Arizona Animal Wellness Center strongly recommends minimizing vaccinations for your pet over the course of its lifetime based on your petís lifestyle and risk for disease exposure. Most vaccinations protect your pet against common diseases. However, there are many vaccines available for diseases to which your pet may never be exposed in Arizona or the Western United States.
Arizona Animal Wellness Center recommends the following vaccinations based on your pets lifestyle and risk of disease:
- Bordetella Vaccine (kennel cough) - to be given on a yearly basis. If your dog goes to the groomer, dog park, boarding facilities or is otherwise exposed to other dogs, you should consider this vaccination every six months
- Rabies Vaccine - Maricopa and Pinal Counties require that dogs be vaccinated for rabies virus once every three years after they have completed their puppy series. Puppies receive a rabies vaccine at 16 weeks of age and then one booster a year later
- Distemper and Parvovirus Vaccine (DA2PP) - includes canine distemper virus, adenovirus (hepatitis), parvovirus and Parainfluenza. For adult dogs, this vaccine should be given once yearly. In older dogs, who have been properly vaccinated, a vaccine titer blood test can be done in order to determine if this should go on a rotating vaccine cycle
- Rattlesnake Vaccine - rattlesnakes are common in Arizona. Although this vaccine is not considered a core vaccine, it is available to help protect your dog against snake bites. This vaccine works by stimulating your dogís immune system to produce antibodies that start to neutralize snake venom immediately. This vaccine does not eliminate the need for immediate medical attention after a snake bite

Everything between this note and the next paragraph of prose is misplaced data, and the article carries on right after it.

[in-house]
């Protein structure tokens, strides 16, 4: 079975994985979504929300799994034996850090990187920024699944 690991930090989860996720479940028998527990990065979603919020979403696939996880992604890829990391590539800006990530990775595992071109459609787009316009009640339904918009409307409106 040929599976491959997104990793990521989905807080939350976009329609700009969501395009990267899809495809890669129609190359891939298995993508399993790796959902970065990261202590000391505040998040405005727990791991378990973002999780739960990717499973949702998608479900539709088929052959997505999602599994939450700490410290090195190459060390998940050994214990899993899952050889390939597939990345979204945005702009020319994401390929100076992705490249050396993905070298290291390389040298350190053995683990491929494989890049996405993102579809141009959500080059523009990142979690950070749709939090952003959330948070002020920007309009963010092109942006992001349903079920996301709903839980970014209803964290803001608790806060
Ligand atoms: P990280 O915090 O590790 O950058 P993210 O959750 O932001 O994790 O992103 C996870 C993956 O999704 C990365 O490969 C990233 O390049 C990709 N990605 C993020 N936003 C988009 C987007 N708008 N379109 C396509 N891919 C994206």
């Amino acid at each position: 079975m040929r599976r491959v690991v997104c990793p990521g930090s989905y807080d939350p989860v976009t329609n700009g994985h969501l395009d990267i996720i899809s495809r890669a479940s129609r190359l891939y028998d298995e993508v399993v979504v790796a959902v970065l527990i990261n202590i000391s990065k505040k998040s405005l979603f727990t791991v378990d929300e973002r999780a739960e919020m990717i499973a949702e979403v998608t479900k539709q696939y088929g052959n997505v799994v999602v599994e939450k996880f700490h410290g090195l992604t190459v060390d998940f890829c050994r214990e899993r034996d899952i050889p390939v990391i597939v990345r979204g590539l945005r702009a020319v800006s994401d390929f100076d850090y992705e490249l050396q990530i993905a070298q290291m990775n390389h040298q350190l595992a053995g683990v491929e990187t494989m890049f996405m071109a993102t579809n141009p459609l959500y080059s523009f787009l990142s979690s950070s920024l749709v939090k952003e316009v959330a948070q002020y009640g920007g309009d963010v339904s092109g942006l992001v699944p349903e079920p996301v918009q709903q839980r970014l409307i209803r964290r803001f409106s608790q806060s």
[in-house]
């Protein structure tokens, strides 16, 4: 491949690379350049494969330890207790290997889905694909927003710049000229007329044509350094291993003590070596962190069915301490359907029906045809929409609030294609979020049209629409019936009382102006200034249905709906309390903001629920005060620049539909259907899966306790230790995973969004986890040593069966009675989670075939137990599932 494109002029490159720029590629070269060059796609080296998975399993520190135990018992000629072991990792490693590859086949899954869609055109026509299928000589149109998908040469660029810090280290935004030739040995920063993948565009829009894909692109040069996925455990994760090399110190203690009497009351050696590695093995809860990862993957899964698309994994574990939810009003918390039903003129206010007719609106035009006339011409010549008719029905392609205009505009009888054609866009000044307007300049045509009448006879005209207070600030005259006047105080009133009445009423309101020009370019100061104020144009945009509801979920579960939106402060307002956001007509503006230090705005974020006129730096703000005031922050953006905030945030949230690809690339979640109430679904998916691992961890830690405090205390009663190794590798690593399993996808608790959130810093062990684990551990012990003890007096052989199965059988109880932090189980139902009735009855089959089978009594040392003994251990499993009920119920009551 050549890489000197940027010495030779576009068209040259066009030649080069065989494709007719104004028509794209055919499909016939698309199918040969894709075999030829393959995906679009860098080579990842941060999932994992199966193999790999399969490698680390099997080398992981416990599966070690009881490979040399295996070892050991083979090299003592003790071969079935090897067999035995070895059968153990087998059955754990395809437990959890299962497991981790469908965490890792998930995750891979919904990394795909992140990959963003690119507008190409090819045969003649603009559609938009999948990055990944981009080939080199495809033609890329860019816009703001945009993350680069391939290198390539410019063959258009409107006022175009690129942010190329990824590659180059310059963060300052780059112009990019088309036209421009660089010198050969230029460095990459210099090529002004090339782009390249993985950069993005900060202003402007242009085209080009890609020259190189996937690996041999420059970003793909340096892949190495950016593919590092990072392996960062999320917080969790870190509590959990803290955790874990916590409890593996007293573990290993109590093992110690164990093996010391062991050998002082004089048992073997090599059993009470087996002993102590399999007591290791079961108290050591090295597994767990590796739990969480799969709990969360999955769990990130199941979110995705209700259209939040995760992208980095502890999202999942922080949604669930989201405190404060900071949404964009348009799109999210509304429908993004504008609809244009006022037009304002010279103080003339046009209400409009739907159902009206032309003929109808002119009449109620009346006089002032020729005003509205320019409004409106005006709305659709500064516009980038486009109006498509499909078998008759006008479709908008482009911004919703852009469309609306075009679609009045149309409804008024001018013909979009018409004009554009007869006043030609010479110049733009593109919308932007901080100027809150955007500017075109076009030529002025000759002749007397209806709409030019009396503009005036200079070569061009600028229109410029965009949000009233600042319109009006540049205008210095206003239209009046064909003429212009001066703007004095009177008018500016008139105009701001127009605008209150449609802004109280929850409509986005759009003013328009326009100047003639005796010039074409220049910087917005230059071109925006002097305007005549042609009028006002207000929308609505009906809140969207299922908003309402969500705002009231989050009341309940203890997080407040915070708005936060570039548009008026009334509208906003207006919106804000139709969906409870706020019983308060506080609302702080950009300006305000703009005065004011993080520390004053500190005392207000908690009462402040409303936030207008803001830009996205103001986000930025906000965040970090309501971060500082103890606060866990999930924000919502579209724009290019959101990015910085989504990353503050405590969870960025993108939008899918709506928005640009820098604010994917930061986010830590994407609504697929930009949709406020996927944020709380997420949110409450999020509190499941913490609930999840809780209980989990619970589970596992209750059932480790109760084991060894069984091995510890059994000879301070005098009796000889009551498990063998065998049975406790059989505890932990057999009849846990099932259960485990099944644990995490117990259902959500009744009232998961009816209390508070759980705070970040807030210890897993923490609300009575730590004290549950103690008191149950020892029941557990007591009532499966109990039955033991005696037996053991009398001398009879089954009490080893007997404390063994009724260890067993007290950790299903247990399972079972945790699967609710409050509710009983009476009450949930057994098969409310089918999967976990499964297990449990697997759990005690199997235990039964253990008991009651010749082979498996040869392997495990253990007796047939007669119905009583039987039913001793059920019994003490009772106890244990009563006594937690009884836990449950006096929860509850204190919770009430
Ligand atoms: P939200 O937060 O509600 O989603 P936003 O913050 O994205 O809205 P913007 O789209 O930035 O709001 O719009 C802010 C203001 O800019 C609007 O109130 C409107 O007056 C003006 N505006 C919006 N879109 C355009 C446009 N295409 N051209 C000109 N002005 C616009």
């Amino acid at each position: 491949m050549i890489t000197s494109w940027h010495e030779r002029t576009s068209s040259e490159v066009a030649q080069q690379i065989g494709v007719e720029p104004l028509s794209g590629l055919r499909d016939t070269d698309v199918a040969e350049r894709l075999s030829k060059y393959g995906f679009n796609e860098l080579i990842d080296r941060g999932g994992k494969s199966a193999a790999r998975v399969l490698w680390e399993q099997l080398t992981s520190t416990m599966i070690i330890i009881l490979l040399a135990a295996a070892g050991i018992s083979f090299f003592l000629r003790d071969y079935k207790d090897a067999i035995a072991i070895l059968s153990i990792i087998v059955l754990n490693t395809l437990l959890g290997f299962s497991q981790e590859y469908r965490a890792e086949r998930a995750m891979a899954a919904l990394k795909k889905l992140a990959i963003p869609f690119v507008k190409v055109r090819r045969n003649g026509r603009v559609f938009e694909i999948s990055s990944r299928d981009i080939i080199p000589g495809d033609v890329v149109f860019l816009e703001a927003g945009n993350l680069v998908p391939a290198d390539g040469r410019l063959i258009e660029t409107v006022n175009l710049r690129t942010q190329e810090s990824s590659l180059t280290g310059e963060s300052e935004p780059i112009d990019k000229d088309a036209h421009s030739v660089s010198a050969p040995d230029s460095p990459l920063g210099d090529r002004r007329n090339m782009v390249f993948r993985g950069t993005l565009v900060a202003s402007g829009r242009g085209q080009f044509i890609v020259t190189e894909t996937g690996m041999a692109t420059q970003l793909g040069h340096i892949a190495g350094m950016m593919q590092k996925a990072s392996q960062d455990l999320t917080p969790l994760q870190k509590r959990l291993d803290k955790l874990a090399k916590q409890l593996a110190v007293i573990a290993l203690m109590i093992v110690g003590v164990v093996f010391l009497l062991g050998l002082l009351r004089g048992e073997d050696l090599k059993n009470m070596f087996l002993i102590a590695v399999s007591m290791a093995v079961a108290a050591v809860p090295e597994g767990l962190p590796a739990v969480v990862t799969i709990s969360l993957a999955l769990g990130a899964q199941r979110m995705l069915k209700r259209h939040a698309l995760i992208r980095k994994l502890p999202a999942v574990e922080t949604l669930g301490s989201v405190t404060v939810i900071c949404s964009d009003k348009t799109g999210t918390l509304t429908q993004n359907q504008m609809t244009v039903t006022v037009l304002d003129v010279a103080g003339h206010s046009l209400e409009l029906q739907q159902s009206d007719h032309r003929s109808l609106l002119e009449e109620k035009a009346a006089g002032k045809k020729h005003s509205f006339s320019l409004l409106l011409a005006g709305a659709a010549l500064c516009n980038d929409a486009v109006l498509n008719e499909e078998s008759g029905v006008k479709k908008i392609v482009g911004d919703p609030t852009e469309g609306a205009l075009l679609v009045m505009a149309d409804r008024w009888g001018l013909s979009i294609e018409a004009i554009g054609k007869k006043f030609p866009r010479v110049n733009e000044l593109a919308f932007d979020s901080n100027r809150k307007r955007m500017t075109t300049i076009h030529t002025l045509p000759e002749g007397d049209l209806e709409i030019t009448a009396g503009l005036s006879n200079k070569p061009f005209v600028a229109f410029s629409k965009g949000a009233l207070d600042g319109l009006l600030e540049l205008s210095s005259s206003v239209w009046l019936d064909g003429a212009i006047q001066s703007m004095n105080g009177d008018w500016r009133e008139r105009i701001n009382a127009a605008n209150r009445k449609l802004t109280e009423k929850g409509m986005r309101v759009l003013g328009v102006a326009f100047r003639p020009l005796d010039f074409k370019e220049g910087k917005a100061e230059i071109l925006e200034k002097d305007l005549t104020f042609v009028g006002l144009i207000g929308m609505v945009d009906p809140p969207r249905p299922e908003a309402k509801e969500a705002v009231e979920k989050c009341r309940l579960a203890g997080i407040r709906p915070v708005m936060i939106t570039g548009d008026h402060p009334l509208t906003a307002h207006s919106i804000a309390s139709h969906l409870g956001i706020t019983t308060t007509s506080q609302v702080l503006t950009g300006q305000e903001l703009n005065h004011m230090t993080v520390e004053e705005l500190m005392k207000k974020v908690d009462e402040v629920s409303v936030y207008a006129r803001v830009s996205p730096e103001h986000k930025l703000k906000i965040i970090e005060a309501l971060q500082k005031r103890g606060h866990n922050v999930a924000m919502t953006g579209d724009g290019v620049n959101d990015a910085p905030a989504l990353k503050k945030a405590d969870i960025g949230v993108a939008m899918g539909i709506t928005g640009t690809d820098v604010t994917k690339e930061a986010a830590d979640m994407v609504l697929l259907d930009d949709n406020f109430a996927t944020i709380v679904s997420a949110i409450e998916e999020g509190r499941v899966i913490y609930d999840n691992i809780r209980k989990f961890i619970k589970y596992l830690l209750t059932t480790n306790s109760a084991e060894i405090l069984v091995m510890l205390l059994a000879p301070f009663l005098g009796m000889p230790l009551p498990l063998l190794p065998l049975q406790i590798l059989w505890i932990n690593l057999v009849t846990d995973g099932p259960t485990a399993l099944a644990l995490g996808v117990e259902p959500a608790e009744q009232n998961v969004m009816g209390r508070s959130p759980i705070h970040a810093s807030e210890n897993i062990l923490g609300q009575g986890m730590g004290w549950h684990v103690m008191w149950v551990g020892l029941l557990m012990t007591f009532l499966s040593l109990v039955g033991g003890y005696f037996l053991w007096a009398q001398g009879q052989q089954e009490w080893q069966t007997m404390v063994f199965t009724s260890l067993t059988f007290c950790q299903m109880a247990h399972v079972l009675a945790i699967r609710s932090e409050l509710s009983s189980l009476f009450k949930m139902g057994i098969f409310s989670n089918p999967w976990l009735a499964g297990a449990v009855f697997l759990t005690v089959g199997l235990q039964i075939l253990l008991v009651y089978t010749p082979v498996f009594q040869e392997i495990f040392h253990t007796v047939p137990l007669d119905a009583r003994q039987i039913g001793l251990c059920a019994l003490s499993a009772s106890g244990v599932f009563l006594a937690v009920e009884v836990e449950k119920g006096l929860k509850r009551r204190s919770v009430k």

- FVRCP (feline distemper) - yearly following initial vaccine series
- Rabies - every three years after the initial series depending upon risk and exposure
- Feline leukemia - recommended for kittens up to one year of age that will be going outdoors or live in a household with additional cats, then yearly depending upon risk of exposure to the disease
Lifestyle and Risk Factors
The use of these vaccinations will be determined based on travel to other states and exposure to other pets at dog parks or boarding facilities. If your pet is at moderate risk for disease we may recommend yearly vaccines. However, if your petís risk is low we may suggest a vaccine titer, which could allow a vaccine to be administered on a three year rotation.
- A vaccine titer is a blood test that determines the level of immunity your dog has against certain diseases. In dogs, distemper and parvovirus titers are common, and rabies vaccine titers are also used occasionally to prove the level of protection your pet has against the rabies virus
- Some pet owners elect not to vaccinate and instead rely on vaccine titers to indicate whether or not their pet is due for the vaccine
- In Arizona, the municipal animal control organizations will not recognize a titer in the place of a rabies vaccine. This is typically performed if pets are going to an international country and the country wants the status of the rabies blood level for that pet
- Some boarding facilities will accept vaccine titers in place of vaccinations.
In some instances these vaccines may adjust to a three year rotation schedule. At the time of your petís wellness examination the team at Arizona Animal Wellness Center will discuss with you a custom vaccine protocol for your pet based on your petís risk of disease and lifestyle.